Drawings: Christmas card designs

DRAWINGS: Christmas card designs

This I think was the first of the mass-production designs, and as you can see it is not very funny. The rest are funnier, or at least attempt to be. I want you to know now that I was doing Celtic designs before they became insufferably trendy. I did some nice lettering for the inside, and signed off with my Lloyd logo. I think that the slightly imprecise nature of the lines improves it, although there is something wrong about having used a felt-tip pen.

Here you see the 1994 design. This one was quite a success, and I wonder if any card manufacturer would be interested in it.

This one is possibly my favourite. I recall that it took me ages to come up with the idea. Causing me some amazement, many people seemed unable to read what I had written on the inside (right). If you are having trouble deciphering the Arabic and the buildings at the bottom, just squint and it should become clearer. I suspect that this design is not tremendously commercial.

This one was possibly my most popular card, but I suspect only because it was three cards in one. Inside the main card was the message you see above these words. Astonishingly, almost every recipient suffered immediate primary card failure and had to reach inside the folded A4 sheet to retrieve the second card which was a folded quarter A4 (A6), which then in every case failed too, and the recipients reported having to reach inside the second card to retrieve the third, which was only a sixteenth of A4 size (A8). Thank goodness I had taken so many precautions.

Front and inside design of emergency back-up card (left). Front design of special contingency card (above right).

1997 was the year of the Spice Girls and the Telletubbies. You couldn’t escape them. Here I dealt with both at once. To the left you see the front, above these words was on the inside left, and the message below was on the back.

This one was not a great success. I thought that it was tolerably funny, but it seems that most people didn’t get it. In case you don’t either, I shall explain: the inn-keeper is about to say “Look, we’re full” but he then notices those who have turned up wanting a room are three kings, and he is jolly pleased at this and changes his tune. Mary and Joseph did not get this treatment, and things are about to get worse for them... I think some people thought that the three kings were speaking, and that they were about to swear. Possibly I should get brighter friends.

Oh dear. This design was another failure. Again, people just didn’t seem to get the gag. A man is walking into the picture with a dictionary. Shortly, he will break the bad news to Bob that his spectacular dynamiting of the Monument Valley mesa into the words “Third Millenium” contains a spelling error. Millennium, you see, has two Ns, which catches lots of people out. A friend of mine worked for a greetings card maker, and at the last meeting before their entire millennium range went to print, she spotted, after a conversation with me on this topic, that they all needed to be changed. A rather posh friend of mine who got this card said that correctness of spelling was a rather bourgeois concern.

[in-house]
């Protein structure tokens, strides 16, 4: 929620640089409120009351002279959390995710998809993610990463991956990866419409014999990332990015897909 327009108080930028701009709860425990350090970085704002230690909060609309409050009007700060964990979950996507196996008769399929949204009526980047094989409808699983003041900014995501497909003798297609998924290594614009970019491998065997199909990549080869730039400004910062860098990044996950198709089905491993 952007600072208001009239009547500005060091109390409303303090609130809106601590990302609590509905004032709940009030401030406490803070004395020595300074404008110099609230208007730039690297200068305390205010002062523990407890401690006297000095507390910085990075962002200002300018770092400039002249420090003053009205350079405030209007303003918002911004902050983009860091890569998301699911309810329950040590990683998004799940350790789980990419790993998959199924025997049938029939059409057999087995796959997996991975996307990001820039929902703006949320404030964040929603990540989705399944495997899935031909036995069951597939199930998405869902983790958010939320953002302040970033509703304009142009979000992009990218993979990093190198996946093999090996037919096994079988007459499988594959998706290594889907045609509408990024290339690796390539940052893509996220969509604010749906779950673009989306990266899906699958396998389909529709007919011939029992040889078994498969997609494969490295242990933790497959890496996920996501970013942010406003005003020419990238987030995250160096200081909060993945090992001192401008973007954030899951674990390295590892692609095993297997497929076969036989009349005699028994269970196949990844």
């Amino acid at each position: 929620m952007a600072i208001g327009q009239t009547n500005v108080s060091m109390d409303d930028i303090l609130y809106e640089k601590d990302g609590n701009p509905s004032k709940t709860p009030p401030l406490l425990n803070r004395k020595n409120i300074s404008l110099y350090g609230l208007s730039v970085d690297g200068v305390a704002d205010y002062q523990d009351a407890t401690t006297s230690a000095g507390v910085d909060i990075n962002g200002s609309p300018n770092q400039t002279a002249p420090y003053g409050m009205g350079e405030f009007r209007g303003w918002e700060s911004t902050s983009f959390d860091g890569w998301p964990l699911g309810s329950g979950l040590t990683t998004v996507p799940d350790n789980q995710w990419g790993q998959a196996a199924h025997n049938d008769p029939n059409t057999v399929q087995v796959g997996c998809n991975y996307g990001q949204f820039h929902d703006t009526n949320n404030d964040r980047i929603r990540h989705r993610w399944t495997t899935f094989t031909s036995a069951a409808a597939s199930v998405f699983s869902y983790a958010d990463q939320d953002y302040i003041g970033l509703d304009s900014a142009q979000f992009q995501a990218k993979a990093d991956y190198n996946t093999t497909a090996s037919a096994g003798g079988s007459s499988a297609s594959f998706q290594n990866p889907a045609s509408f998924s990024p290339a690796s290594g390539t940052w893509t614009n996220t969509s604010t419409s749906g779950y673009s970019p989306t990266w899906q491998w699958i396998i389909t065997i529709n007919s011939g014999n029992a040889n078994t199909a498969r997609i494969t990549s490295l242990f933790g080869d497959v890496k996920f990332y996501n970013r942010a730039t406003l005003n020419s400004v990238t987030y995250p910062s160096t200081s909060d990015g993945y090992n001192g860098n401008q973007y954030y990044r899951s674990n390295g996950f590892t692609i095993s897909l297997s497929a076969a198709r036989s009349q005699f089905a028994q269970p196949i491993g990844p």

After years of failure, I was determined to make a card that people understood. The Lord of the Rings was all the rage, as Peter Jackson was mangling his way through them in the cinemas. Gandalf looks a bit like Father Christmas, and hobbits look a bit like his little helpers, but Boromir doesn’t look much like a reindeer. There. That’s the gag.

The play The Adventures of Stoke Mandeville, Astronaut and Gentleman was the inspiration for this one. Here we see a portrait of Stoke in a typical pose: with his foot on a pile of dead Frenchmen, his astral carriage in the background on the surface of New Milton Keynes (fourth moon of Jupiter).

Just before Christmas 2003 Saddam Hussein was captured and we all watched pictures of him with long greying hair, being examined by a medic. I’m sure I’m not the only one to remark that he looked like Santa in that famous scene.

The 2005 effort. I imagine that being Christmassy is a challenge in orbit. Candles don’t burn in zero-G, and every tiny particle that flew into the air from a party popper would continue to fly around for some while. I would be interested to see a shaken champagne bottle opened in zero-G, but I wouldn’t want to be relying on any nearby life support systems that were not thoroughly champagne-proofed, nor would I want to be given the task of clearing up afterwards, although if it would get me a free trip into space, I’d volunteer.

And it is to this that things degenerated: a photo montage. To be honest, though, this did probably reflect my festive feelings better than most of what went before.

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